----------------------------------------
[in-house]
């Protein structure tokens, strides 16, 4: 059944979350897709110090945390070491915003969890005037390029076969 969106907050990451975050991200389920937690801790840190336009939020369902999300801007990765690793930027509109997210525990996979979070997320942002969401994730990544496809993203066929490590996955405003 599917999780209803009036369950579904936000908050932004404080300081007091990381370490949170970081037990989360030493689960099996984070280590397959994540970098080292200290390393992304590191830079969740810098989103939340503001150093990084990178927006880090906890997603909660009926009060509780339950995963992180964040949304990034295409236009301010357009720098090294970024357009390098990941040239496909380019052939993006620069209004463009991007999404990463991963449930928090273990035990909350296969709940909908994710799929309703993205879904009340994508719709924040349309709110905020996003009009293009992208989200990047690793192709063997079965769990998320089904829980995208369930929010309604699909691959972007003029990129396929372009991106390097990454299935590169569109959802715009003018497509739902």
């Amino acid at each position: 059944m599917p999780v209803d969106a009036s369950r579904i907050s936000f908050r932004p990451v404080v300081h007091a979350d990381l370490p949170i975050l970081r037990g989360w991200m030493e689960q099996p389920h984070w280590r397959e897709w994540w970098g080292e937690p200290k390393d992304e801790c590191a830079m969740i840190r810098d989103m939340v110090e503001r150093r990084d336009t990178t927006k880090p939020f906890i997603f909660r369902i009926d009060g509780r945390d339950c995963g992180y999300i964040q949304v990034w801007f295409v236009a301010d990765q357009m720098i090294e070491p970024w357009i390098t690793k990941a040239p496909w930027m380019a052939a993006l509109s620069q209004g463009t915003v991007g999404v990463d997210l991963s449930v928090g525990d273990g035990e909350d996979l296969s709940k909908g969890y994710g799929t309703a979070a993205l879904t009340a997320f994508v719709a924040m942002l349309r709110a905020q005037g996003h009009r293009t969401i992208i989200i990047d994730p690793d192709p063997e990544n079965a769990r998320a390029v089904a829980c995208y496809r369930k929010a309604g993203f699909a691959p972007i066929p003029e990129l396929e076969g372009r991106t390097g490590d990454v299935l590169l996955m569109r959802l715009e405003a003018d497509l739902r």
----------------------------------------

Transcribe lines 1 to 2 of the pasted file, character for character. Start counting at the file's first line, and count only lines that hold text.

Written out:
[in-house]
């Protein structure tokens, strides 16, 4: 059944979350897709110090945390070491915003969890005037390029076969 969106907050990451975050991200389920937690801790840190336009939020369902999300801007990765690793930027509109997210525990996979979070997320942002969401994730990544496809993203066929490590996955405003 599917999780209803009036369950579904936000908050932004404080300081007091990381370490949170970081037990989360030493689960099996984070280590397959994540970098080292200290390393992304590191830079969740810098989103939340503001150093990084990178927006880090906890997603909660009926009060509780339950995963992180964040949304990034295409236009301010357009720098090294970024357009390098990941040239496909380019052939993006620069209004463009991007999404990463991963449930928090273990035990909350296969709940909908994710799929309703993205879904009340994508719709924040349309709110905020996003009009293009992208989200990047690793192709063997079965769990998320089904829980995208369930929010309604699909691959972007003029990129396929372009991106390097990454299935590169569109959802715009003018497509739902």